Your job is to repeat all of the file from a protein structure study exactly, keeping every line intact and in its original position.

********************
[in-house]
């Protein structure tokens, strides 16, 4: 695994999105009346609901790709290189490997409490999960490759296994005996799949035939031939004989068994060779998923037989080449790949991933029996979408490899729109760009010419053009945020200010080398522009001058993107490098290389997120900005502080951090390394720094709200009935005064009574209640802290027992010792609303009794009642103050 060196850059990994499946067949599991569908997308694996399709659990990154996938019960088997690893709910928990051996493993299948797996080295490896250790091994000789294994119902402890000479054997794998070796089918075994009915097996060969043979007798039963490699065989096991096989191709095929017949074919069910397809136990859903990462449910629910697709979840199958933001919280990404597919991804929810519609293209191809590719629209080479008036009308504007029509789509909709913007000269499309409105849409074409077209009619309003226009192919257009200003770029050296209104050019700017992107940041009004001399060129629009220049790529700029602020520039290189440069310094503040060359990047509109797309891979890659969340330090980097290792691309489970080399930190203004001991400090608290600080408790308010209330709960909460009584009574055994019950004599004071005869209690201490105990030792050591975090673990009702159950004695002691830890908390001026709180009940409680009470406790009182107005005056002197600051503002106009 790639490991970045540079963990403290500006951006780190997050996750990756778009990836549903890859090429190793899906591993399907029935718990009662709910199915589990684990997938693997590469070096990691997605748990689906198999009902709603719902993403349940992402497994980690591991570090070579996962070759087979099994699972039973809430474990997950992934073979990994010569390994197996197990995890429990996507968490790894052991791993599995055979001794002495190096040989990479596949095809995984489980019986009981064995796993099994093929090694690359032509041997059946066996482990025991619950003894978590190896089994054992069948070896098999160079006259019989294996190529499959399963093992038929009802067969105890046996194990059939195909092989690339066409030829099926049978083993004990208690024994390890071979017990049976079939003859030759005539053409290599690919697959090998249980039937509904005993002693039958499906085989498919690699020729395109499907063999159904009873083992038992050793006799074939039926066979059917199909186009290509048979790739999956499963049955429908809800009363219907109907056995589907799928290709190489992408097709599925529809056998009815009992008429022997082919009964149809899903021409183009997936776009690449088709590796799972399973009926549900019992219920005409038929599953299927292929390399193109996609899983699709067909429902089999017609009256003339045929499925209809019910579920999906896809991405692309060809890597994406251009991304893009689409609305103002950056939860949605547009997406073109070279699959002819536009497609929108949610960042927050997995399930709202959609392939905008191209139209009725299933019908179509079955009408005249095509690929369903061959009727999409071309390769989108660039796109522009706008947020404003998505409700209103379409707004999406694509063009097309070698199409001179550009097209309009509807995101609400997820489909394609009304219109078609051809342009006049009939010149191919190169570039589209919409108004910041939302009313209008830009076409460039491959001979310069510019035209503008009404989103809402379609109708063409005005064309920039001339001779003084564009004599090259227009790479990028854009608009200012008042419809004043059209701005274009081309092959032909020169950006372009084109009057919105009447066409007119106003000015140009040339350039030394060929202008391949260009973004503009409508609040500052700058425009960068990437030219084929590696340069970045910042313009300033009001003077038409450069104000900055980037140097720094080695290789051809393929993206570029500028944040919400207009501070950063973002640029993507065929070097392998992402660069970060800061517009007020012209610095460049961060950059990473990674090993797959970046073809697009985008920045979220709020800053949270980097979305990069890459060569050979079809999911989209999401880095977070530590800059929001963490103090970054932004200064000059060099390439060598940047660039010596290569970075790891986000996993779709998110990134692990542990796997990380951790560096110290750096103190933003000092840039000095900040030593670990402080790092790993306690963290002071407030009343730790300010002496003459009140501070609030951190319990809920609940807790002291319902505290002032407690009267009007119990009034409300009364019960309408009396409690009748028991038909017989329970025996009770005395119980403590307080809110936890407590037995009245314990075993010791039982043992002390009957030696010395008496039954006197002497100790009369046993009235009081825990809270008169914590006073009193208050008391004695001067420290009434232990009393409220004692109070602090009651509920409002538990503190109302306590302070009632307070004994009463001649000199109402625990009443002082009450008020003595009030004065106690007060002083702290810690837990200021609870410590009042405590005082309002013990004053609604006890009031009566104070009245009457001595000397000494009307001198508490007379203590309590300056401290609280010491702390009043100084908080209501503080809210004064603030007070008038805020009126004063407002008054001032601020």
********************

[in-house]
């Protein structure tokens, strides 16, 4: 695994999105009346609901790709290189490997409490999960490759296994005996799949035939031939004989068994060779998923037989080449790949991933029996979408490899729109760009010419053009945020200010080398522009001058993107490098290389997120900005502080951090390394720094709200009935005064009574209640802290027992010792609303009794009642103050 060196850059990994499946067949599991569908997308694996399709659990990154996938019960088997690893709910928990051996493993299948797996080295490896250790091994000789294994119902402890000479054997794998070796089918075994009915097996060969043979007798039963490699065989096991096989191709095929017949074919069910397809136990859903990462449910629910697709979840199958933001919280990404597919991804929810519609293209191809590719629209080479008036009308504007029509789509909709913007000269499309409105849409074409077209009619309003226009192919257009200003770029050296209104050019700017992107940041009004001399060129629009220049790529700029602020520039290189440069310094503040060359990047509109797309891979890659969340330090980097290792691309489970080399930190203004001991400090608290600080408790308010209330709960909460009584009574055994019950004599004071005869209690201490105990030792050591975090673990009702159950004695002691830890908390001026709180009940409680009470406790009182107005005056002197600051503002106009 790639490991970045540079963990403290500006951006780190997050996750990756778009990836549903890859090429190793899906591993399907029935718990009662709910199915589990684990997938693997590469070096990691997605748990689906198999009902709603719902993403349940992402497994980690591991570090070579996962070759087979099994699972039973809430474990997950992934073979990994010569390994197996197990995890429990996507968490790894052991791993599995055979001794002495190096040989990479596949095809995984489980019986009981064995796993099994093929090694690359032509041997059946066996482990025991619950003894978590190896089994054992069948070896098999160079006259019989294996190529499959399963093992038929009802067969105890046996194990059939195909092989690339066409030829099926049978083993004990208690024994390890071979017990049976079939003859030759005539053409290599690919697959090998249980039937509904005993002693039958499906085989498919690699020729395109499907063999159904009873083992038992050793006799074939039926066979059917199909186009290509048979790739999956499963049955429908809800009363219907109907056995589907799928290709190489992408097709599925529809056998009815009992008429022997082919009964149809899903021409183009997936776009690449088709590796799972399973009926549900019992219920005409038929599953299927292929390399193109996609899983699709067909429902089999017609009256003339045929499925209809019910579920999906896809991405692309060809890597994406251009991304893009689409609305103002950056939860949605547009997406073109070279699959002819536009497609929108949610960042927050997995399930709202959609392939905008191209139209009725299933019908179509079955009408005249095509690929369903061959009727999409071309390769989108660039796109522009706008947020404003998505409700209103379409707004999406694509063009097309070698199409001179550009097209309009509807995101609400997820489909394609009304219109078609051809342009006049009939010149191919190169570039589209919409108004910041939302009313209008830009076409460039491959001979310069510019035209503008009404989103809402379609109708063409005005064309920039001339001779003084564009004599090259227009790479990028854009608009200012008042419809004043059209701005274009081309092959032909020169950006372009084109009057919105009447066409007119106003000015140009040339350039030394060929202008391949260009973004503009409508609040500052700058425009960068990437030219084929590696340069970045910042313009300033009001003077038409450069104000900055980037140097720094080695290789051809393929993206570029500028944040919400207009501070950063973002640029993507065929070097392998992402660069970060800061517009007020012209610095460049961060950059990473990674090993797959970046073809697009985008920045979220709020800053949270980097979305990069890459060569050979079809999911989209999401880095977070530590800059929001963490103090970054932004200064000059060099390439060598940047660039010596290569970075790891986000996993779709998110990134692990542990796997990380951790560096110290750096103190933003000092840039000095900040030593670990402080790092790993306690963290002071407030009343730790300010002496003459009140501070609030951190319990809920609940807790002291319902505290002032407690009267009007119990009034409300009364019960309408009396409690009748028991038909017989329970025996009770005395119980403590307080809110936890407590037995009245314990075993010791039982043992002390009957030696010395008496039954006197002497100790009369046993009235009081825990809270008169914590006073009193208050008391004695001067420290009434232990009393409220004692109070602090009651509920409002538990503190109302306590302070009632307070004994009463001649000199109402625990009443002082009450008020003595009030004065106690007060002083702290810690837990200021609870410590009042405590005082309002013990004053609604006890009031009566104070009245009457001595000397000494009307001198508490007379203590309590300056401290609280010491702390009043100084908080209501503080809210004064603030007070008038805020009126004063407002008054001032601020």